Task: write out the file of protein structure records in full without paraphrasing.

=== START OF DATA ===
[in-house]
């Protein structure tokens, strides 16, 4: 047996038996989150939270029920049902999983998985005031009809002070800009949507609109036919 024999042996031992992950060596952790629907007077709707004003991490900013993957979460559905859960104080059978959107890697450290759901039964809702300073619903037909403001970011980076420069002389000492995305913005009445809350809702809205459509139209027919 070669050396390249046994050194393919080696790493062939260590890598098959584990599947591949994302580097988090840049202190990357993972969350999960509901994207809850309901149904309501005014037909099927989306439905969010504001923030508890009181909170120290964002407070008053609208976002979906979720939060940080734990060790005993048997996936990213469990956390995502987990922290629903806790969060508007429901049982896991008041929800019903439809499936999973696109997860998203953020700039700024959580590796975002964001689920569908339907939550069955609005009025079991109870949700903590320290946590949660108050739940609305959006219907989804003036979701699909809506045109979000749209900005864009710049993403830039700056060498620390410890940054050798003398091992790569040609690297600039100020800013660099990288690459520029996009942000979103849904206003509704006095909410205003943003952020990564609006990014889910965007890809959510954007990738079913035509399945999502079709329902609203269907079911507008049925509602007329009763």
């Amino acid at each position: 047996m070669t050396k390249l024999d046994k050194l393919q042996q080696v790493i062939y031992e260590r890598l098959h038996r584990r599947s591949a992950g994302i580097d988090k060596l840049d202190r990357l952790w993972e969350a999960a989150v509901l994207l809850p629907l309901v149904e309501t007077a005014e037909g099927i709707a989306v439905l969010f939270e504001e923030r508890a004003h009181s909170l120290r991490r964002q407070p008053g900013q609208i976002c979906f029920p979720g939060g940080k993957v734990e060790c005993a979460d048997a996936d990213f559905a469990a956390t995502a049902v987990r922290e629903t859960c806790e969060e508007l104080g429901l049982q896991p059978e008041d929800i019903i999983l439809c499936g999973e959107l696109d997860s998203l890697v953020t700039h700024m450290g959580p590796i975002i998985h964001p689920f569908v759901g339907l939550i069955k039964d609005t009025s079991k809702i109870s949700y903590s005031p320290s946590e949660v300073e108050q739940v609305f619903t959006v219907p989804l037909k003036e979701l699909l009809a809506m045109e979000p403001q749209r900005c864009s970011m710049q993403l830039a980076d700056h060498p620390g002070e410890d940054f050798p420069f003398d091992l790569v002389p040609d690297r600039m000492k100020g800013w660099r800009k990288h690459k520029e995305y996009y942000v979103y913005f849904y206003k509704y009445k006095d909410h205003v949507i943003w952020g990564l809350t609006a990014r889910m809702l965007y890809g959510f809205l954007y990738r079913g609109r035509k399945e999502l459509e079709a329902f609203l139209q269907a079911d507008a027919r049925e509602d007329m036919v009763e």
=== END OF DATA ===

[in-house]
């Protein structure tokens, strides 16, 4: 047996038996989150939270029920049902999983998985005031009809002070800009949507609109036919 024999042996031992992950060596952790629907007077709707004003991490900013993957979460559905859960104080059978959107890697450290759901039964809702300073619903037909403001970011980076420069002389000492995305913005009445809350809702809205459509139209027919 070669050396390249046994050194393919080696790493062939260590890598098959584990599947591949994302580097988090840049202190990357993972969350999960509901994207809850309901149904309501005014037909099927989306439905969010504001923030508890009181909170120290964002407070008053609208976002979906979720939060940080734990060790005993048997996936990213469990956390995502987990922290629903806790969060508007429901049982896991008041929800019903439809499936999973696109997860998203953020700039700024959580590796975002964001689920569908339907939550069955609005009025079991109870949700903590320290946590949660108050739940609305959006219907989804003036979701699909809506045109979000749209900005864009710049993403830039700056060498620390410890940054050798003398091992790569040609690297600039100020800013660099990288690459520029996009942000979103849904206003509704006095909410205003943003952020990564609006990014889910965007890809959510954007990738079913035509399945999502079709329902609203269907079911507008049925509602007329009763």
């Amino acid at each position: 047996m070669t050396k390249l024999d046994k050194l393919q042996q080696v790493i062939y031992e260590r890598l098959h038996r584990r599947s591949a992950g994302i580097d988090k060596l840049d202190r990357l952790w993972e969350a999960a989150v509901l994207l809850p629907l309901v149904e309501t007077a005014e037909g099927i709707a989306v439905l969010f939270e504001e923030r508890a004003h009181s909170l120290r991490r964002q407070p008053g900013q609208i976002c979906f029920p979720g939060g940080k993957v734990e060790c005993a979460d048997a996936d990213f559905a469990a956390t995502a049902v987990r922290e629903t859960c806790e969060e508007l104080g429901l049982q896991p059978e008041d929800i019903i999983l439809c499936g999973e959107l696109d997860s998203l890697v953020t700039h700024m450290g959580p590796i975002i998985h964001p689920f569908v759901g339907l939550i069955k039964d609005t009025s079991k809702i109870s949700y903590s005031p320290s946590e949660v300073e108050q739940v609305f619903t959006v219907p989804l037909k003036e979701l699909l009809a809506m045109e979000p403001q749209r900005c864009s970011m710049q993403l830039a980076d700056h060498p620390g002070e410890d940054f050798p420069f003398d091992l790569v002389p040609d690297r600039m000492k100020g800013w660099r800009k990288h690459k520029e995305y996009y942000v979103y913005f849904y206003k509704y009445k006095d909410h205003v949507i943003w952020g990564l809350t609006a990014r889910m809702l965007y890809g959510f809205l954007y990738r079913g609109r035509k399945e999502l459509e079709a329902f609203l139209q269907a079911d507008a027919r049925e509602d007329m036919v009763e």